• Toxic work environments mess you up mentally and physically
  • Focus on healing yourself first so that you have the strength to look for another job
  • Set aside time every night to look and interview for new opportunities
  • Set plans to jump ship when the right new job comes by 
Breathe in… Breathe out.


Breath iiiiiinnnnn...

Fuck, maybe you can’t do this after all, you tell yourself.

You just got out of a meeting with your asshole boss. It was yet another verbal lashing about something so insignificant. If anybody had walked into the meeting, they’d think that you’d bankrupted the company - that’s how bad it was.

And it’s not just limited to you. Everyone’s at each other’s throat. The office brutality seems to be part of the company culture.

You start noticing that normal social norms of other offices don’t exist here.

There are no friendly water cooler chats. There’s no fun chatter about weekend plans or about the new series that was just released.

It’s the exact opposite.

Every week, either you or someone else is sniffling and holding back tears at their desk. And, on a nearly daily basis, there’s some kind of yelling session happening somewhere.

The unfortunate thing is that because you’ve been exposed to this for so long, you’ve become a bit used to it. But, it still hurts. Every. Single. Time.

You feel like quitting your job every time you set foot in the office.

But, you’ve made excuses to stick around for way too long.

No more.

It’s time to press the eject button and GTFO.

What A Toxic Work Environment Does To You

You don’t need to be told that if the most recent and possibly the only moments in your adult life that you’ve shed tears most deeply was at work, then you need to leave that job - FAST!

We get it - it’s a major life decision. But so is the effect that your work environment has on you. Let’s break it down.

1. Screws Up Your Mental Health

It makes sense that a place that makes you feel undervalued and may even go to some extent to bully and harass you will cause harm to your mental health.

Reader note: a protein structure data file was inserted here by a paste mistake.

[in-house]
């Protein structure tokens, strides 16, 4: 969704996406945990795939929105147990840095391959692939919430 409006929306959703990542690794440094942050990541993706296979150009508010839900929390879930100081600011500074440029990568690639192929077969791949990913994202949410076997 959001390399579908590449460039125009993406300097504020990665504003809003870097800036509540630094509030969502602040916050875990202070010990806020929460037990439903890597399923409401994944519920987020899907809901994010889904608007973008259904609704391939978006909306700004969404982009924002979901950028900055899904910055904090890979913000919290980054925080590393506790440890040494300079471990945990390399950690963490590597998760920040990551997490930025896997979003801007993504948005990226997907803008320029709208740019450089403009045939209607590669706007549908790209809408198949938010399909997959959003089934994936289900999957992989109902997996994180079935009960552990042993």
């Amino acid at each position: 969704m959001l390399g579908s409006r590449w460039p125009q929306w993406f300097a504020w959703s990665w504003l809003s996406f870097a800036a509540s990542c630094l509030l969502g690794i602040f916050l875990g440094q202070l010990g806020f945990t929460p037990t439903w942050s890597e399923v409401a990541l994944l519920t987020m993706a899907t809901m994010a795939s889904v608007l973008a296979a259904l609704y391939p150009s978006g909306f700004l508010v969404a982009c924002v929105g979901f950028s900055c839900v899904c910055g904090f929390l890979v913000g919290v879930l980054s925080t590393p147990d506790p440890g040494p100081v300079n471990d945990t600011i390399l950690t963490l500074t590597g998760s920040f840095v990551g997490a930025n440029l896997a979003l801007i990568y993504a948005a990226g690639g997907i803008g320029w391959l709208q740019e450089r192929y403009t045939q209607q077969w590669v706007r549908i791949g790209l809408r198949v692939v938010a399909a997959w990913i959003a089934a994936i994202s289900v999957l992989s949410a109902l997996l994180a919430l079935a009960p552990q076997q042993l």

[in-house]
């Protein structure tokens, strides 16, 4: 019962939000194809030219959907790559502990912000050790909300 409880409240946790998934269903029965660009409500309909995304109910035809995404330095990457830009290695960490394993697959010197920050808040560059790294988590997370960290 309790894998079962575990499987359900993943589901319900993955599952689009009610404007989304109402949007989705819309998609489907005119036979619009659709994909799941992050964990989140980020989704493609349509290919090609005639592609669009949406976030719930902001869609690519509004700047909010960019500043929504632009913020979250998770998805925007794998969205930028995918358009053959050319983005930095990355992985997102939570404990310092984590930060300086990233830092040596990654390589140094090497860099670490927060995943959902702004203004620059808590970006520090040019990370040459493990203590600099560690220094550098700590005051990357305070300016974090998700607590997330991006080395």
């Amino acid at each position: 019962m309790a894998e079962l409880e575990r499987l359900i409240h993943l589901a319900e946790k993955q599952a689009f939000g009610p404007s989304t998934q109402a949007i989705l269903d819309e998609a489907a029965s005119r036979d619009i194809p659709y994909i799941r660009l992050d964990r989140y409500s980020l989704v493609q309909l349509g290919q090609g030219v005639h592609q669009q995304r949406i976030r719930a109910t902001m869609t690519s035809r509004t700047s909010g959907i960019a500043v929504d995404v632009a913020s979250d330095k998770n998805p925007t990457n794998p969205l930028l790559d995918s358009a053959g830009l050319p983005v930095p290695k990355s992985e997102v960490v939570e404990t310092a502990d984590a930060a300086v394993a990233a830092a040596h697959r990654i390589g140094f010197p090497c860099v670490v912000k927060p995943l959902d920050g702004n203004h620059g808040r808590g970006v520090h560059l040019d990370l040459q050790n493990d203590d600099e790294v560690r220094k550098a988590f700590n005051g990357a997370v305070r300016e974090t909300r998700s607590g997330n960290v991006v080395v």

This study by the Sustainability Journal explains the impact of different kinds of toxic workplace characteristics on productivity using depression as a mediating factor.

It found out that toxic workplace characteristics such as bullying, harassment, and incivility lead to depression at work which further leads to a reduction in performance.

Put more simply, it just makes you feel like shit all the time. And when that happens, it tanks your work output and kills what little happiness you have.

Nothing is worth the price of your mental health, to be honest.

2. Messes You Up Physically

Anyone who has suffered from mental health issues understands that the consequences aren’t just limited to what happens mentally. It can also take a toll on your body.

It’s like the body is quickly alerted by your mind about how much you’re suffering, even though no one can see it, and your body begins to react.

It could be weight gain through stress eating or weight loss through a total loss of appetite, insomnia, bodily pains, etc. It could also be things like high blood pressure, hair loss and skin breakouts and rashes.

A core effect of a toxic environment is stress and this research by the EXCLI journal of clinical sciences explains how stress leads to various pathological diseases. You become less immune to illnesses because your body’s natural defenses are weak.

Moreover, stress leads to other vices such as smoking, alcohol and substance abuse which degrade physical health and affect other areas of a person’s life.

In other words, it’s a rough cycle that you don’t want to be caught up in.

3. Derails Your Emotional Stability

Working in a toxic environment can make you feel like you’re walking on eggshells. This high tension, low reward environment makes you feel continually wound up.